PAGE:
Jones suggests that, in this bygone era, the possibility for humor - even for downright silliness - still existed. But be insists that the themes of Rollo's stories, including coming of age and romantic jealousies, are not only evergreen but essential ingredients needed to counter today's worrisome headlines. Jones believes that only an avid new female readership will make it possible to resurrect popular interest in male-centered romantic comedies. As evidence it's women to the rescue, he offers the expert opinion of none other than Jane Austen, who wrote in 1813: "One cannot be always laughing at a man without now and then stumbling on something witty."
Literature of the late twentieth century was dominated by male authors. In fact, there was an unrelenting series of Johns, including O'Hara, Steinbeck, Cheever, Updike, and Irving. Humor in the category of literary fiction was dominated by the hirsute likes of Wodehouse, Thurber, Mencken, De Vries, Lefcourt, and Barry. Exceptions included Dorothy Parker, who made a career of lampooning men, and Erma Bombeck, who picked unmercifully on housewives.
Since that time, book industry statistics show that women now buy more books than men do - and today they hold many of the managerial posts at publishing houses. In the area of comedy, Helen Fielding's Bridget Jones's Diary, appearing in 1996, set off a firestorm of book buying in the now sensationally popular genre of chick-lit.
So, one might ask, "Is male-centered comic fiction still a thing?" It is, Jones responds, if women embrace it, starting with poor Rollo.
The plot of My Inflatable Friend emphasizes the foolish decisions of a sex-crazed young man. He's settled for a menial job as a car jockey at a luxury hotel in Beverly Hills. When his hottie heart's desire doesn't give him a nod, much less a chance, Rollo devises a desperate plan. He dresses up a life-sized doll to look like one of the hotel's reclusive megastar residents and conspicuously drives the fake woman around town in borrowed vehicles. Rollo's clever scheme backfires with stunning success.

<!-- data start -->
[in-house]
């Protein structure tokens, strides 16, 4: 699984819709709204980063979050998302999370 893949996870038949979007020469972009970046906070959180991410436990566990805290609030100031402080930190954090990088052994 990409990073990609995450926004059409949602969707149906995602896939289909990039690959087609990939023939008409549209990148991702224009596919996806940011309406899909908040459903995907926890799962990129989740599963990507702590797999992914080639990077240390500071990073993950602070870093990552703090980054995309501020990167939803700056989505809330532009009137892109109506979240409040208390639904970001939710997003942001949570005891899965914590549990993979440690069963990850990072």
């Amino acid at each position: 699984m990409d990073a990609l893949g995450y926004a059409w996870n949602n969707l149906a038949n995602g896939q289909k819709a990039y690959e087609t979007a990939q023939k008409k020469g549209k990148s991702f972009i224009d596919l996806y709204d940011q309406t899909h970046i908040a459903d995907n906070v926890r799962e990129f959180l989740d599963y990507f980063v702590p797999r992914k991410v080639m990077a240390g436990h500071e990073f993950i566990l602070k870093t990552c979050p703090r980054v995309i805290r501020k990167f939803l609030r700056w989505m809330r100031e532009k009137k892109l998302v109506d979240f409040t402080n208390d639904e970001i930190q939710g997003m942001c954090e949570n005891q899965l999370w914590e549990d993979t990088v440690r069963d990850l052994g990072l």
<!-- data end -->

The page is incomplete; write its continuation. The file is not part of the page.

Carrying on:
Recent favorable reviews from feminist journalists suggest Jones may be onto something. Magdalena Ball writes in The Compulsive Reader ezine, "Gerald Jones takes puerile to new levels. Just when you thought Rollo was deepening into a rich and thoughtful character, he reminds us exactly what he's made of. Here is a clever, hysterical, and fun romp which you can read fast, and enjoy secretly. Just don't tell your feminist friends." Paula Berinstein, producer and host of The Writing Show podcast says, "Woody Allen meets Nick Hornby in this hilarious beach read. Gerald Everett Jones, who is every bit as clever as Larry David (and has more hair!), has created a witty, literate George Costanza for us to savor. NBC, are you paying attention?"
Some male readers reluctantly agree. Syndicated columnist Tom Blake ("Single Again") quips, "Being single and on the make is tough enough when you've had some experience, even if it ended badly. But seeing poor Rollo go splat, it hurts so good when I laugh!"
The other two titles in this amusing, beach-read series are Rubber Babes, in which Rollo settles down unhappily in suburbia, and Farnsworth's Revenge, in which the unsuspecting Rollo is drawn into an international intrigue. All three are available now as ebooks or paperbacks from booksellers worldwide. My Inflatable Friend is also available as an Audible audiobook.
Gerald Everett Jones is the author of twelve novels. In the past three years, his books have won 16 awards in literary fiction and mystery-thriller categories, including both Gold and Silver in the New York City Big Book Awards for his Preacher Evan Wycliff mysteries. Learn more at geraldeverettjones.com.
GET IN TOUCH
Gerald Everett Jones
La Puerta Productions
You can see the original version and more on PRLeap here: http://www.prleap.com/pr/285548/humor-novelist-claims-only-women-can-save-male-centered-comedies